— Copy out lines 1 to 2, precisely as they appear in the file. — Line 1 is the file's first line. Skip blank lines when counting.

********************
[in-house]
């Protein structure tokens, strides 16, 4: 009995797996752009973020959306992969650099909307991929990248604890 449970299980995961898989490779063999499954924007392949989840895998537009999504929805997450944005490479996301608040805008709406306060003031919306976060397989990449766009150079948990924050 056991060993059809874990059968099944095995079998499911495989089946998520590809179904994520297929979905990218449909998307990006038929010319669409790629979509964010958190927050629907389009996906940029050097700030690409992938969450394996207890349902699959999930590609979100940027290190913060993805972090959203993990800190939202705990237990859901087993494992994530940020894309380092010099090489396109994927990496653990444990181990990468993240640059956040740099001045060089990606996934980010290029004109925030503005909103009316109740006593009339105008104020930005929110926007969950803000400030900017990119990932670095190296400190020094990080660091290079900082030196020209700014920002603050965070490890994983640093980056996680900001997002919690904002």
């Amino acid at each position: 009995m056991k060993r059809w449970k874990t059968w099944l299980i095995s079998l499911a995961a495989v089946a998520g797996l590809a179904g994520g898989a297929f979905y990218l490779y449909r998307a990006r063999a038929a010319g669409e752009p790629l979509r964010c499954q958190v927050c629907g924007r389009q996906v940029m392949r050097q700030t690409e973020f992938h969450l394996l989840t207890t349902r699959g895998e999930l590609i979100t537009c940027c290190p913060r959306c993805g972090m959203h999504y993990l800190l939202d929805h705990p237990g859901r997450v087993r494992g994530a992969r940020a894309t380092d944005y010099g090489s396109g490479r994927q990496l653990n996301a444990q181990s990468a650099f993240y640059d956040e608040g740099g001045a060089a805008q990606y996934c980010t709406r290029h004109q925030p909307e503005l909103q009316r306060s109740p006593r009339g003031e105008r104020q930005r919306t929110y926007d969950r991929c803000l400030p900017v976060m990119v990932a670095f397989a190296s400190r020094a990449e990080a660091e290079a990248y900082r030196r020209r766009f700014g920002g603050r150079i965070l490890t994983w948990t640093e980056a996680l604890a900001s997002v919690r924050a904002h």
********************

[in-house]
């Protein structure tokens, strides 16, 4: 009995797996752009973020959306992969650099909307991929990248604890 449970299980995961898989490779063999499954924007392949989840895998537009999504929805997450944005490479996301608040805008709406306060003031919306976060397989990449766009150079948990924050 056991060993059809874990059968099944095995079998499911495989089946998520590809179904994520297929979905990218449909998307990006038929010319669409790629979509964010958190927050629907389009996906940029050097700030690409992938969450394996207890349902699959999930590609979100940027290190913060993805972090959203993990800190939202705990237990859901087993494992994530940020894309380092010099090489396109994927990496653990444990181990990468993240640059956040740099001045060089990606996934980010290029004109925030503005909103009316109740006593009339105008104020930005929110926007969950803000400030900017990119990932670095190296400190020094990080660091290079900082030196020209700014920002603050965070490890994983640093980056996680900001997002919690904002």